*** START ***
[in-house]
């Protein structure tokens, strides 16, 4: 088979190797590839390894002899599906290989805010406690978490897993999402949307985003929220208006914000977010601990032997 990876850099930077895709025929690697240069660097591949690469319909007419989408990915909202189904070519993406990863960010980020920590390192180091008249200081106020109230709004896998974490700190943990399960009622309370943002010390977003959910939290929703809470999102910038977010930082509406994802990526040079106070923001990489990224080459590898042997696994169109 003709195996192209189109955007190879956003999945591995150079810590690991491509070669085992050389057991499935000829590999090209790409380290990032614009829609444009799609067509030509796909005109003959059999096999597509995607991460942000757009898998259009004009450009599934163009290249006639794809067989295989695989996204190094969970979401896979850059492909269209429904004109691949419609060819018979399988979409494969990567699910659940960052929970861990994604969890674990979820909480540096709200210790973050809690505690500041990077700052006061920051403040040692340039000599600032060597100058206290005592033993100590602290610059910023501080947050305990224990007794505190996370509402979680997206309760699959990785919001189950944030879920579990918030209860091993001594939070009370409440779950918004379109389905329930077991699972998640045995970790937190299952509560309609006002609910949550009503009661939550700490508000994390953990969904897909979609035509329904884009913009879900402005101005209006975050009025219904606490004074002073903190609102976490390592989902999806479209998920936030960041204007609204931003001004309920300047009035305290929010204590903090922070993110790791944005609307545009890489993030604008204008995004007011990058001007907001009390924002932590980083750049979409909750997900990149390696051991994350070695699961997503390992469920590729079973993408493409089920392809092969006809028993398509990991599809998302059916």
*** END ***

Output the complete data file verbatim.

[in-house]
């Protein structure tokens, strides 16, 4: 088979190797590839390894002899599906290989805010406690978490897993999402949307985003929220208006914000977010601990032997 990876850099930077895709025929690697240069660097591949690469319909007419989408990915909202189904070519993406990863960010980020920590390192180091008249200081106020109230709004896998974490700190943990399960009622309370943002010390977003959910939290929703809470999102910038977010930082509406994802990526040079106070923001990489990224080459590898042997696994169109 003709195996192209189109955007190879956003999945591995150079810590690991491509070669085992050389057991499935000829590999090209790409380290990032614009829609444009799609067509030509796909005109003959059999096999597509995607991460942000757009898998259009004009450009599934163009290249006639794809067989295989695989996204190094969970979401896979850059492909269209429904004109691949419609060819018979399988979409494969990567699910659940960052929970861990994604969890674990979820909480540096709200210790973050809690505690500041990077700052006061920051403040040692340039000599600032060597100058206290005592033993100590602290610059910023501080947050305990224990007794505190996370509402979680997206309760699959990785919001189950944030879920579990918030209860091993001594939070009370409440779950918004379109389905329930077991699972998640045995970790937190299952509560309609006002609910949550009503009661939550700490508000994390953990969904897909979609035509329904884009913009879900402005101005209006975050009025219904606490004074002073903190609102976490390592989902999806479209998920936030960041204007609204931003001004309920300047009035305290929010204590903090922070993110790791944005609307545009890489993030604008204008995004007011990058001007907001009390924002932590980083750049979409909750997900990149390696051991994350070695699961997503390992469920590729079973993408493409089920392809092969006809028993398509990991599809998302059916």